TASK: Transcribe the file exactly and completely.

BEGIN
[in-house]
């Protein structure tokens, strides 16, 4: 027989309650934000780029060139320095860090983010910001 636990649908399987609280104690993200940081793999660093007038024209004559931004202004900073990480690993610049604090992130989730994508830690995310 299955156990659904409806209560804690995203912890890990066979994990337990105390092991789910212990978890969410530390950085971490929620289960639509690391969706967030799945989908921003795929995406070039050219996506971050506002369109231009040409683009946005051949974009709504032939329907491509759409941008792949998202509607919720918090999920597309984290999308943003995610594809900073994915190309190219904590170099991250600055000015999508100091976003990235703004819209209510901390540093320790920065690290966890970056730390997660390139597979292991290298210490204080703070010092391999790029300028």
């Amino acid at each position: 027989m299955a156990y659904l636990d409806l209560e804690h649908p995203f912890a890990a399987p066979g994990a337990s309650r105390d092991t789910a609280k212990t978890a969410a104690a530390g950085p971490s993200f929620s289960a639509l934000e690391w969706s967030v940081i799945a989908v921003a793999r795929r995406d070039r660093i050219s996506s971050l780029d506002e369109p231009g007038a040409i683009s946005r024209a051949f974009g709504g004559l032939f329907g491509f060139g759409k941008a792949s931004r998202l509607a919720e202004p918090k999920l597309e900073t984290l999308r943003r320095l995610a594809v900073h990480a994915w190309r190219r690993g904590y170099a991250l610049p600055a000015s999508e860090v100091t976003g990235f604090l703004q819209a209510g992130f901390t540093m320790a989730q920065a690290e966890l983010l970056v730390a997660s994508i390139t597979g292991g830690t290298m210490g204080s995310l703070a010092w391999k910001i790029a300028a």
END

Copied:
[in-house]
């Protein structure tokens, strides 16, 4: 027989309650934000780029060139320095860090983010910001 636990649908399987609280104690993200940081793999660093007038024209004559931004202004900073990480690993610049604090992130989730994508830690995310 299955156990659904409806209560804690995203912890890990066979994990337990105390092991789910212990978890969410530390950085971490929620289960639509690391969706967030799945989908921003795929995406070039050219996506971050506002369109231009040409683009946005051949974009709504032939329907491509759409941008792949998202509607919720918090999920597309984290999308943003995610594809900073994915190309190219904590170099991250600055000015999508100091976003990235703004819209209510901390540093320790920065690290966890970056730390997660390139597979292991290298210490204080703070010092391999790029300028």
């Amino acid at each position: 027989m299955a156990y659904l636990d409806l209560e804690h649908p995203f912890a890990a399987p066979g994990a337990s309650r105390d092991t789910a609280k212990t978890a969410a104690a530390g950085p971490s993200f929620s289960a639509l934000e690391w969706s967030v940081i799945a989908v921003a793999r795929r995406d070039r660093i050219s996506s971050l780029d506002e369109p231009g007038a040409i683009s946005r024209a051949f974009g709504g004559l032939f329907g491509f060139g759409k941008a792949s931004r998202l509607a919720e202004p918090k999920l597309e900073t984290l999308r943003r320095l995610a594809v900073h990480a994915w190309r190219r690993g904590y170099a991250l610049p600055a000015s999508e860090v100091t976003g990235f604090l703004q819209a209510g992130f901390t540093m320790a989730q920065a690290e966890l983010l970056v730390a997660s994508i390139t597979g292991g830690t290298m210490g204080s995310l703070a010092w391999k910001i790029a300028a």